Four construction unions have queried the negotiating position of fellow union Unite at a recent Labour Court hearing on pay rates in the construction sector.

The move comes as a strike by crane drivers represented by Unite have shut down two key sites in Dublin

The dispute looks set to escalate next month as the union extends its ballot to all Construction Industry Federation firms.

The four unions' joint statement highlights the mounting tension and divergence in industrial strategy between them and Unite, which has been accused of poaching members from SIPTU, which traditionally represented crane drivers.

SIPTU has lodged a formal complaint against Unite with the Irish Congress of Trade Unions, and the outcome of that hearing is awaited.

SIPTU, the Building and Allied Trades' Union (BATU), the Electrical Engineering and Construction Union (TEEU), the Plasters Union of Ireland (OPATSI) and Unite are all members of the ICTU Construction Industry Committee.

However, SIPTU, BATU, the TEEU and OPATSI have issued a statement saying that it has come to their attention that building workers are being told that Unite was pushing for a 15% pay rise while the ICTU argued for a 10% rise at a Labour Court hearing last Monday.

They query the accuracy of this version of events.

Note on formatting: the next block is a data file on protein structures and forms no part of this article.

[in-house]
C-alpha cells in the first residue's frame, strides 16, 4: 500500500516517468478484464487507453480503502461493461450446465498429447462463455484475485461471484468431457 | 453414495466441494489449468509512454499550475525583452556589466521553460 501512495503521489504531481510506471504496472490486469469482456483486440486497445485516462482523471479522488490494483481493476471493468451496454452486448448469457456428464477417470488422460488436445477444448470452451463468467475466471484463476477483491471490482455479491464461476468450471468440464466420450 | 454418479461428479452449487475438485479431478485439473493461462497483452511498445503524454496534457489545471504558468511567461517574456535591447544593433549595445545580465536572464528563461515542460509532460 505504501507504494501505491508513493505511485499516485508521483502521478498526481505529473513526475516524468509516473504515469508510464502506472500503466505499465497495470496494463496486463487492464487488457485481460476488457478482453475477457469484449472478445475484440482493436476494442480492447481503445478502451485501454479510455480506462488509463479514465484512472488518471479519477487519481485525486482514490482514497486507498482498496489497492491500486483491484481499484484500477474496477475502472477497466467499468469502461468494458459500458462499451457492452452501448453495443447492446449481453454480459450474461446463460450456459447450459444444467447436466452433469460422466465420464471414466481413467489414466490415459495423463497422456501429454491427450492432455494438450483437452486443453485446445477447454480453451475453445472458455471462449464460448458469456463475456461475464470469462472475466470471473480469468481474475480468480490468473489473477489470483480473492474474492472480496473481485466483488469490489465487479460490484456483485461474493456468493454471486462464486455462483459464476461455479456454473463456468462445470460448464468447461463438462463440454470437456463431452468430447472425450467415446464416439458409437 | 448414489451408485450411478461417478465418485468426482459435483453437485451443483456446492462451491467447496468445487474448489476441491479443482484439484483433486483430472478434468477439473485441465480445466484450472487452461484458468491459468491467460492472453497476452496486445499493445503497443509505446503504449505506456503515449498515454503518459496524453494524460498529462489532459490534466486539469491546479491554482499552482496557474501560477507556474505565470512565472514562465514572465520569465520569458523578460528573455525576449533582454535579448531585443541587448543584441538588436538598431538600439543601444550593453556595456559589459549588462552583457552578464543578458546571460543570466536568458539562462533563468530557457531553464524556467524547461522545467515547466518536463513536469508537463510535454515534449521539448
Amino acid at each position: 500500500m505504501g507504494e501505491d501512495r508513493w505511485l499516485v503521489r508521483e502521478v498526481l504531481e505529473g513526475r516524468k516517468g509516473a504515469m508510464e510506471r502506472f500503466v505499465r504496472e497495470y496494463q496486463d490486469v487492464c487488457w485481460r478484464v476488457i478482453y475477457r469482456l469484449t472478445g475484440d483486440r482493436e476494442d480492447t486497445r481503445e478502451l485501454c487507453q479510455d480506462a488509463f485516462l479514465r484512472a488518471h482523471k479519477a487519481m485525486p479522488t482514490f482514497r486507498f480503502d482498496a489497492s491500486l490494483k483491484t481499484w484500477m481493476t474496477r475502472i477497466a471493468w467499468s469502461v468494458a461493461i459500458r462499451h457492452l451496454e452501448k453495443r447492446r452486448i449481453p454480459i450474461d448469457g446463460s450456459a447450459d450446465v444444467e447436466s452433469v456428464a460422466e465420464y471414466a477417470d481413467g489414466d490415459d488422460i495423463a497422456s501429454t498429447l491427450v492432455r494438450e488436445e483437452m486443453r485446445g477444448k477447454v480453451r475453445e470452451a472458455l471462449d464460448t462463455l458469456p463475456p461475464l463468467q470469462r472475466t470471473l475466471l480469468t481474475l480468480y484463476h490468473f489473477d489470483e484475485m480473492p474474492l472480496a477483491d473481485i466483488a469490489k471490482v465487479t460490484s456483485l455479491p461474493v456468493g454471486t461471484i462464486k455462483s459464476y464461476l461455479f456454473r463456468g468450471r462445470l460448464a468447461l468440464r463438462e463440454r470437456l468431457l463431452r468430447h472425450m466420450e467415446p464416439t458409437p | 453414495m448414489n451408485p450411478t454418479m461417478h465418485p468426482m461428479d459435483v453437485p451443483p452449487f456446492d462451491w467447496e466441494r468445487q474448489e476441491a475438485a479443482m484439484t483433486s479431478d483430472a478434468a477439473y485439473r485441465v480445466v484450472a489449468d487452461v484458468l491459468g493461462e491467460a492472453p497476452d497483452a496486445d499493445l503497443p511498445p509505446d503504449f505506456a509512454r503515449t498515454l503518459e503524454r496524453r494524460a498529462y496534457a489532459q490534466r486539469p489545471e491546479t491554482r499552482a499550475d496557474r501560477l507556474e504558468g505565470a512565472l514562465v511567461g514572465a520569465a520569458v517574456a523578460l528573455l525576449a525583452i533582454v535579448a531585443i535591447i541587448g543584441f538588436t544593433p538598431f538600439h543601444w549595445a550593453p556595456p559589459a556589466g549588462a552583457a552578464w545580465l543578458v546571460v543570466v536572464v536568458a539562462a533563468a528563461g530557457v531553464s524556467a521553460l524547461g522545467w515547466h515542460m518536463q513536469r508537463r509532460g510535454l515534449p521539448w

They say that in 2015, all construction unions were pressing for a 7.5% pay rise to restore a previous 2011 pay cut, as well as a 2.5% pay rise over three years.

In total, that would amount to a 15% increase.

The four unions say that it was subsequently agreed unanimously by all unions - including Unite - to press for new minimum rates equivalent to a 10.2% pay rise above current agreed construction rates.

They say that the objective is to secure this increase now, and to get it enshrined in a legally binding Sectoral Employment Order, so that there would be no undercutting by non-union competitors.

Their reiterate that this strategy was agreed unanimously by all unions, including Unite, as the best way to make progress at this point in time, adding that Unite did not make any alternative proposal at Monday's Labour Court hearing on the SEO.

The Construction Industry Federation has described today's strike as irresponsible.

CIF Director General Tom Parlon noted that within the past six weeks, the CIF agreed a pay deal with SIPTU giving crane drivers two extra hours pay per day for "greasing time" - but that Unite is now seeking a further unaffordable claim.

He said construction companies had been caught in the crossfire of an inter-union dispute.

He noted that yesterday at the National Economic Dialogue, ICTU General Secretary Patricia King had made an impassioned plea for more housing - but that Unite, an ICTU member, had stopped activity on a key housing project.